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helicopter flying over Horseshoe Falls

Googling "comfort zone," I came up with the same name referring to a notorious Toronto nightclub. Raided in 2008 after a death of someone who allegedly was poisoned. The charges are still pending. Knowing this makes one feel somewhat dubious about employing the words "comfort zone" to describe feelings of security, self-worth, happiness, synergy, goodwill, benevolence or personal peace.

I can't imagine the actual size of the reservoirs of energy and money our society spends on keeping ourselves comfortable and free from fear. They say that 75% of an average pharmacy's supplies consist of mood-altering medications. More and more people are turning to these products for relief from anxiety. In this country, crime is kept to an absolute minimum at a considerable cost. We have become a complacent bunch assuming the sheer efficiency of our law enforcement agencies at "putting the bad guys away". We trust in this umbrella of safety over our communities while we mind our own business, often shunning strangers and leaving the lights on as part of the security equation around our comfort zones. We can be quite satisfied in our cocoons and may I say as each year passes I become a little less proactive at deciding what I'll do when real peril comes. It is normal to experience some anxiety from inherent risks such as a speeding car out of control or hearing a scream for help. The ability to feel anxiety is important because it triggers us to take action (flight or fight) to keep safe. This same emotion allows us to face a job interview, to make a successful presentation, or to begin a new life. As it is, some individuals feel their anxiety more intensely than others. It may be so intense as to be traumatic, even disrupt the person's ability to function from day to day. These people may need medicine to feel stabilised and comfortable so they may work and have normal routines in their communities. Although much evidence is available, it is still unclear why more people think anxiety these days.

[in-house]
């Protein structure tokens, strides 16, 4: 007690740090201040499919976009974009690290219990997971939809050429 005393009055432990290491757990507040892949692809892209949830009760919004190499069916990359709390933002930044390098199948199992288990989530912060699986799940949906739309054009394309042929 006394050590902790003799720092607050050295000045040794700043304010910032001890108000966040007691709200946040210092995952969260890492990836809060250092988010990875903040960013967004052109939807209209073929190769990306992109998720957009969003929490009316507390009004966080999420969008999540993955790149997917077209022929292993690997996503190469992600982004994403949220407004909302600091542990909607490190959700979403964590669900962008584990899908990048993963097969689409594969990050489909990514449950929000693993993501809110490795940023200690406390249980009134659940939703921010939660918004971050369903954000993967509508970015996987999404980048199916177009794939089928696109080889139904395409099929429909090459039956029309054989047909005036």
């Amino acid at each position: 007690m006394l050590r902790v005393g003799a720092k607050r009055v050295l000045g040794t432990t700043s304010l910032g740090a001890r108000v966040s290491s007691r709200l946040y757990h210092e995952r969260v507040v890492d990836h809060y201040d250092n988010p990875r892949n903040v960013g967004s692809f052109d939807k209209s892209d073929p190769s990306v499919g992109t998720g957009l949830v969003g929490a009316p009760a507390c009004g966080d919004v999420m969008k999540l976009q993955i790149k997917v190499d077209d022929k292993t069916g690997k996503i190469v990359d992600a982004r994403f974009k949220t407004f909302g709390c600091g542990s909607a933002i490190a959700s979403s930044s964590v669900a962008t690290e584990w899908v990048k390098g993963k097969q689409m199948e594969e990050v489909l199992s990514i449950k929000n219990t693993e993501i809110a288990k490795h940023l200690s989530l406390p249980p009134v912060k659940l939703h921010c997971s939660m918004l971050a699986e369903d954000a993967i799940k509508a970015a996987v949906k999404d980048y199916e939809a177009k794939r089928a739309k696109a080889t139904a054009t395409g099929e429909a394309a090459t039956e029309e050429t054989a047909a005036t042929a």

While we all strive to maintain our comfort zones, inevitably stressors appear to disrupt our tranquillity. If we have been conditioned to become anxious in response to these unforeseen interruptions, a sick stomach, headache, pounding heart, and sweaty palms are likely to be the most distinct symptoms. At this point, some of us can take a few deep breaths and feel 90% convinced there would undoubtedly be something good emerging from all this turmoil.

My distraught stepdaughter called me one afternoon and begged me to take her to the veterinarian. I knew something must be going on with one of her pets, and it turned out her rabbit “ Coco ” wasn't responding normally. Carefully manoeuvring herself into the car with the towelled pet snuggled in her arms, the rabbit went into convulsions while on our way to the clinic. The “ bunny vet ” was very sympathetic and quietly communicated while he searched for a heartbeat the sad news about Coco's demise. When we got home, my stepdaughter appeared calmer, and we were even able to divert our conversation from Coco. I soon realised the day wasn't about a loss as much as about relationships - ours to be specific. Genuine grief for the loss of the pet followed her initial display of anxiety over this experience, and honestly, it freed me up as well by feeling her grief. I've always thought it was something to do with society, religion or our culture that shapes the way we perceive death. I remember as a kid I was not allowed to be intimately involved with a dying relative. But Coco's death was a catalyst that allowed my stepdaughter to move out of her comfort zone for a moment. Doing so has left her a more mature person able to take ownership of her fears.©

The Age of Anxiety

Your Comfort Zone


July 15, 2013


James Kershaw


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Jim Kershaw says

January 1, 2017

My own anxiety was based on illusions of the past and future but during all that time I had not discovered the present moment and its stillness.

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